A grocery co-op shows how QR codes can be a low-cost way to promote local vendors and educate shoppers
The Food Co-op in Port Townsend, Wash., a 39-year-old organic food market near Seattle with 5,000 active members, is carving out an unusual distinction for itself: the U.S. food store with one of the more active quick response (QR)-code programs.
About a year ago, the 11,000-square-foot co-op with $11 million in annual sales launched an educational program to promote local and regional vendors with QR codes, the square, checkered two-dimensional bar codes that link smartphones to all manner of digital content. The co-op is demonstrating that QR codes can be implemented at retail on a shoestring budget.
The co-op began placing QR-code-bearing signage on shelves in multiple departments alongside of products from such suppliers as Dave's Killer Bread, Small Planet Organics, ECO apples, Duck Creek Quacker & Spice, Pastry Design By Anca, Guayaki herbal tea and Mt. Townsend Creamery. Shoppers scanning the QR codes with their smartphones are mostly treated to YouTube videos about the vendors.
Earlier this year, the store put up a bulletin board display with a QR-code primer and all of the vendor QR codes, as well as codes linked to videos of co-op staff and board members.
“It's fantastic if people are able to take a picture of the QR code next to produce and get a video of a farmer talking about how this is grown on the soil on the part of the peninsula,” said Brwyn Griffin, outreach/education/marketing manager for the co-op. “Part of our mission as a co-op is to educate people on the different ways our food is produced. We're using it in a number of ways but fundamentally the educational component was what appealed to me.”
For Dave's Killer Bread, Milwaukie, Ore., the QR-code menu varies monthly, bringing up everything from a video about the company's unusual co-founder Dave Dahl to coupons, podcasts and articles. “The QR code on the shelf sign can stay the same while the content behind it can change,” noted Griffin. To redeem the coupons, shoppers show text from a Google document on their phone to the cashier, who retrieves and scans a paper coupon.
“QR codes are tools with seemingly unlimited potential for consumer education about our company's story and products,” said Dahl in a Food Co-op statement.
Common in Japan, where they were developed in the mid-1990s, QR codes are becoming a frequent sight in this country in magazines, billboards, signs, packaging and other printed material, as well as on websites and Facebook pages.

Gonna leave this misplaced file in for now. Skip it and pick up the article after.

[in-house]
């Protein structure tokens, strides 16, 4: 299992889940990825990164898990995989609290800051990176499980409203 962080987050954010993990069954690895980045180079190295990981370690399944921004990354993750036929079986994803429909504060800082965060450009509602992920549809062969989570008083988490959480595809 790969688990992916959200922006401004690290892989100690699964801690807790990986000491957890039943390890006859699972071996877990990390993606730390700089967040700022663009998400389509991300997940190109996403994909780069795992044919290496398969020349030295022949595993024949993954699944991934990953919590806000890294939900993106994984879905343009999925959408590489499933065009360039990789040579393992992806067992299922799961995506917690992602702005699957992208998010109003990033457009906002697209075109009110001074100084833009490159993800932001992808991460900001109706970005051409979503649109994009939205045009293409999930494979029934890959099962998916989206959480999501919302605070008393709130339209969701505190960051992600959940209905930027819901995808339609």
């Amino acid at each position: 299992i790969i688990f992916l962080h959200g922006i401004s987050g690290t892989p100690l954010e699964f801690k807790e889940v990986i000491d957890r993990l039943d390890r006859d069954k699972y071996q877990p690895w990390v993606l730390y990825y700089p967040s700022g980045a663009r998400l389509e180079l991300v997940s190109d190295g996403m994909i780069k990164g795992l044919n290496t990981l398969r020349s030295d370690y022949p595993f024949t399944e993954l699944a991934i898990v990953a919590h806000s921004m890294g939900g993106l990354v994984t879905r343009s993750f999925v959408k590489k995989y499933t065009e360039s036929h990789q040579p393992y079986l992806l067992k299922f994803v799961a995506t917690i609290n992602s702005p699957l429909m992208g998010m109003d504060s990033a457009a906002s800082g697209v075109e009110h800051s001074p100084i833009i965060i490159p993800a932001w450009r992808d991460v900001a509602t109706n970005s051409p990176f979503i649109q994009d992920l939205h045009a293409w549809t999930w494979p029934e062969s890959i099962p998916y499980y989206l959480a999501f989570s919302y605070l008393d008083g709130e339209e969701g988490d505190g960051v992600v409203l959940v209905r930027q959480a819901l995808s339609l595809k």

They are slowly catching on among food retailers and CPG vendors seeking high-tech cachet and added content for any number of applications. QR codes, which cost little to implement, appear limited only by the imagination of the user and the prevalence of smartphone adoption, which Nielsen put at 28% of mobile phone owners last fall and rising rapidly. Among smartphone owners, 30% to 40% have downloaded a bar-code scanning app, according to Scanbuy, New York.
Other food retailers that have experimented with QR codes over the past year include PCC Natural Markets (another Seattle-area co-op), Price Chopper Supermarkets, Wegmans Food Markets and D'Agostino Supermarkets.
In January, Grocery Shopping Network, Minneapolis, which designs and hosts websites and mobile apps for food retailers, announced a QR-code program for its existing customers. GSN works with retailers to identify the best use for QR codes, and provides a printable PDF of the codes.
Retailers collaborating with GSN include Gordy's County Market, Eau Claire, Wis., which recently used QR codes to promote its “Brew Crew” club for beer enthusiasts at a beer festival, said Gregg Knorn, client performance manager for GSN. Coborn's, St. Cloud, Minn., recently helped launch its mobile phone app by putting a QR-code link to it in emails and the weekly flier, said Knorn. GSN plans to put QR-coded signs at the checkout registers of stores to allow shoppers to bring up a retailer's Facebook page or Twitter feed on the phones.
The Food Co-op's QR-code program was the brainchild of one of its members, Jack Olmsted, a social media consultant and video producer. He brought the idea last year to Griffin, volunteering to collect video testimonials from local vendors and attach them to QR codes that could be posted on shelf talkers in the store — a service he provides for free.